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No Money for the Holidays? You Can Still 'Show the Love.'

Updated on December 2, 2013
Pigs don't eat money anyway.
Pigs don't eat money anyway. | Source

Strapped for Cash

It's Christmas and you can't afford gifts. It's Valentine's Day and you can't afford chocolate (but oh how you wish you could.) It's Father's Day. It's Mother's Day. It's the 4th of July.

There's scarcely a holiday out there that doesn't ask for the money you may not have in order to show the love you've certainly got.

We may rail against a culture where we shop around for ways to say we care, but few are immune to that deep-seated sense that we're falling short in some way if we can't pony up.

The lack of presidents in your back-pocket is not a rarity today. Besides the 18 million people out of work and another 7.5 million collecting disability, the jobs that are out there are increasingly 'part-time' or low paying. To say nothing of servicing debt.

Automation is going full-tilt, with self-driving cars and taco-copters about to slash another 5 to 7 million from the books. It's the future and we're all the Jetsons (except the personal prosperity part has been edited out.)

What that amounts to is that at least 1 in 10 people are having great difficulty with holiday expectations. Higher if you're under thirty. Thus, even if you only celebrate with your immediate family, the chances are nigh absolute that you or your siblings are facing a daunting task. It's just comforting to know that so is the rest of the Western World.

How to Show the Love?

If there's no money to be had (and let's face it, your family is probably paying for your travel so that you can attend.) That leaves us with the one thing that's always ours: labour.

The handy among us will knit scarves and booties for the dog, and that's often the recommendation you'll hear: 'Take the skill you excel at and use that to pay it forward.' But a barista son or landscaping daughter may be hard pressed to put that skill to use. Moreover, even if your poetry rivals Poe, it's hard to shake the feeling that your hand-made Christmas card doesn't share lineage with a folded peace of printer paper and a terrible shade of crayon.

You're very nicely dressed.
You're very nicely dressed. | Source

Step One : Be the Grunt

Holiday's are notoriously stressful. People need designated drivers, food needs cooking, ingredients get forgotten and have to be picked up. Clean up is monumental and most households go into a frenzy preparing the place for guests and family. A Christmas without a hitch would be a true holiday miracle.

So if the economy's given you the short straw this year? Throw yourself into the breach. Ask every attendee what you can do to ease the event for them and take it upon yourself to do the the work. In this way you can show your love despite the hard times.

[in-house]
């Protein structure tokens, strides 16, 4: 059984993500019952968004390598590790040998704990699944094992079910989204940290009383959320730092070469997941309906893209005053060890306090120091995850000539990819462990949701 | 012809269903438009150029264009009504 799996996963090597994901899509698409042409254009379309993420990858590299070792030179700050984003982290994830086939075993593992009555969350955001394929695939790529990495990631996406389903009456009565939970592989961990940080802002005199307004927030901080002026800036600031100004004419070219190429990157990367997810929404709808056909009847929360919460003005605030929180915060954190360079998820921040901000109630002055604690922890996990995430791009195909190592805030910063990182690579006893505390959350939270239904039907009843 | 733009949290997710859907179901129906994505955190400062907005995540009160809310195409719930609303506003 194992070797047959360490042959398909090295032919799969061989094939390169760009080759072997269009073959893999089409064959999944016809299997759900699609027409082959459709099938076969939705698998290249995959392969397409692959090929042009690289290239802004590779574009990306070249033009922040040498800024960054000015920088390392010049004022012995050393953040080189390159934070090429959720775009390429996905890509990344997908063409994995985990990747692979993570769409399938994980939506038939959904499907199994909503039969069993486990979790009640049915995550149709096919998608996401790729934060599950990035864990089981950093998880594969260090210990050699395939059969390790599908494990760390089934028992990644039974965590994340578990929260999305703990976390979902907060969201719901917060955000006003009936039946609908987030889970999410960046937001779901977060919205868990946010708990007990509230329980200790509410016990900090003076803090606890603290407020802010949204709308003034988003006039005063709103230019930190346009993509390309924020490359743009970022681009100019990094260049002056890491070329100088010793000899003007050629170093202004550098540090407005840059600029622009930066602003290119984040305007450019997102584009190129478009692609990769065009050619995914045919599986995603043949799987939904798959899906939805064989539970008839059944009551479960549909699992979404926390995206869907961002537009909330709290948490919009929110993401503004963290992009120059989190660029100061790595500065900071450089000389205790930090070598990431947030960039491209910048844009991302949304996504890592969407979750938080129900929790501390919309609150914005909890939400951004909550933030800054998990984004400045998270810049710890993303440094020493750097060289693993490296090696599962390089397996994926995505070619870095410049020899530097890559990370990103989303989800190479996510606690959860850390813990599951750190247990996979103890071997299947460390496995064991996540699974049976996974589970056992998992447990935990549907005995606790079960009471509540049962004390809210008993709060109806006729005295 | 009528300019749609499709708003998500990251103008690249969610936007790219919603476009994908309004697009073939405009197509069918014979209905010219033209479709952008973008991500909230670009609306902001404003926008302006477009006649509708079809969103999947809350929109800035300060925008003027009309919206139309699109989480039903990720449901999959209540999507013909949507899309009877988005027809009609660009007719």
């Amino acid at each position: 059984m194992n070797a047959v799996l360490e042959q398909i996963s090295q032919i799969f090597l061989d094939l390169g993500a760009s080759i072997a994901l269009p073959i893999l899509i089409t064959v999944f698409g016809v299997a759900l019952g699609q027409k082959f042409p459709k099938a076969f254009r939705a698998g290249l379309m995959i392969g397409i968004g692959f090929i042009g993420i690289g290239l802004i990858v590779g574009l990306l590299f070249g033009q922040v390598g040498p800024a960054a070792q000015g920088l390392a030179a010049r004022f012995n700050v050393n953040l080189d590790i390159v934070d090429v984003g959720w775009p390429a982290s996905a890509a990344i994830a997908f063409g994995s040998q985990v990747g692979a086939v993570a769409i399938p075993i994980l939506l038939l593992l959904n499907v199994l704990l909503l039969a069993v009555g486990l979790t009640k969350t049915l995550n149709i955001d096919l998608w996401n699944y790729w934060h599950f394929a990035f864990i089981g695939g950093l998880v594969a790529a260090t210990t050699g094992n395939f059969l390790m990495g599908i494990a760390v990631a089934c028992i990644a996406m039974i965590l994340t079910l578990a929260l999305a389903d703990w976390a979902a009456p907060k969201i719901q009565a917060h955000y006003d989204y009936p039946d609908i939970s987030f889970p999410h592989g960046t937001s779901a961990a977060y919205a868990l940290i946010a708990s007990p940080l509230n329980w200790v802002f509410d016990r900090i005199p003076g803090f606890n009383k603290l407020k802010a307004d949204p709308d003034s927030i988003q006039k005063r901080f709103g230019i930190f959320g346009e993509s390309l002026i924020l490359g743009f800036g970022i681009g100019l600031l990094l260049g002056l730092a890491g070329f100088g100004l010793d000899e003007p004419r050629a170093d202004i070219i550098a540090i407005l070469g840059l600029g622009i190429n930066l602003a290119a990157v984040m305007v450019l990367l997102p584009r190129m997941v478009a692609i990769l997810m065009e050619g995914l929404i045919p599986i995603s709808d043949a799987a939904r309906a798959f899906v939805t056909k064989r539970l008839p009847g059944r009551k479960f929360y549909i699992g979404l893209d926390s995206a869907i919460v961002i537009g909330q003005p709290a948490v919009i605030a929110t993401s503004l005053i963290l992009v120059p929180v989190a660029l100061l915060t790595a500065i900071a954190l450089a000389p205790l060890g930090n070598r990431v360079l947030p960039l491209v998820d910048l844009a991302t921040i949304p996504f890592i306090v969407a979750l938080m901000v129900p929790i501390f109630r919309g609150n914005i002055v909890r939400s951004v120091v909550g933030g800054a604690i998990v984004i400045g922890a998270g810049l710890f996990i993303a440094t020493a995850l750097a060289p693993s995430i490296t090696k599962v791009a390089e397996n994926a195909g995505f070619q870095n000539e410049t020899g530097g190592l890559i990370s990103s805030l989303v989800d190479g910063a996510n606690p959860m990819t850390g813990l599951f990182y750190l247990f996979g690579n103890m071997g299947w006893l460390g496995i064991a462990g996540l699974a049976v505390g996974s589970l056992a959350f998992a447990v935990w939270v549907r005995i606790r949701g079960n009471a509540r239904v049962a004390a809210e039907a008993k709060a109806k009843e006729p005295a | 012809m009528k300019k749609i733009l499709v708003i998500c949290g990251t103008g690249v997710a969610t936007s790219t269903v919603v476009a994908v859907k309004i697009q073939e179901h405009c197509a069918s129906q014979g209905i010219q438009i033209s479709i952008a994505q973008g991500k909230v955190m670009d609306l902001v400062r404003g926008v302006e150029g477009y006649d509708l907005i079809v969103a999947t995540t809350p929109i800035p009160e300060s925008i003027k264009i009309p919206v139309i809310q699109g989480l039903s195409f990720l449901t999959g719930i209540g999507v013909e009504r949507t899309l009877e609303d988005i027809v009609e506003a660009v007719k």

Be there early to help prepare, and stay late to help clean up. Think:

  • Cook
  • Maid
  • Decorator
  • Chauffer

Ask yourself what these roles take on (or in the realm of possibility, what you already do for pay,) and use the answers to be pro-active. Mothers may refuse help and Father's may suffer in silence, so it's up to you to make the moves and go the extra mile.

Step Two : Think Twice about Your Skills

The internet is heavily populated with somewhat 'unimaginative' recommendations, the kind you'd come up with yourself anyways when on the spot. If you're a writer, they say, write a poem about mom. A painter? Paint a portrait. But the bottom-line with those suggestions is they often only take half the equation. They ask: 'What you can do,' and don't think: 'what would they want?'

So what's better than a handful of IOUs for doing dishes that are unlikely to ever be cashed in?

Turn your skill to their passion (or barring that, their job.) An artist with a real estate agent for a mother might ask her what house is doing poorly on the market but really deserves to be sold - then he would go paint a wonderful future version of that house. A gift for whomever buys it.

If your father is in tourism and you're a photographer - wouldn't it be great to take fresh photos of their offerings and destinations? If you write, maybe you pen a piece based on some place they're promoting and offer it cheap to a travel magazine.

My brother is a traveling chemical engineer with an unrivaled love of food. I may not be a fancy cook - but I can prepare a national dish based on the next place he's headed.

At every step we send the important message we really want to get across - monied or not. We care about our family and want to give something meaningful to them. Something that makes their day to day a little brighter and a little more colourful.

Are finances tight for your holidays?

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So Ask Yourself

  1. What do you love doing.
  2. What would make life easier/brighter for that special someone.
  3. Something that keeps giving even when your work is done.

My brother's meal will remind him of home once he's gone and eating similar food. The house painting goes on to a homeowner. The travel article brings in some business. And your gifts? Whatever they are, however you got a hold of them, will be appreciated.

Or just buy a shitload of candles and booze.
Or just buy a shitload of candles and booze. | Source


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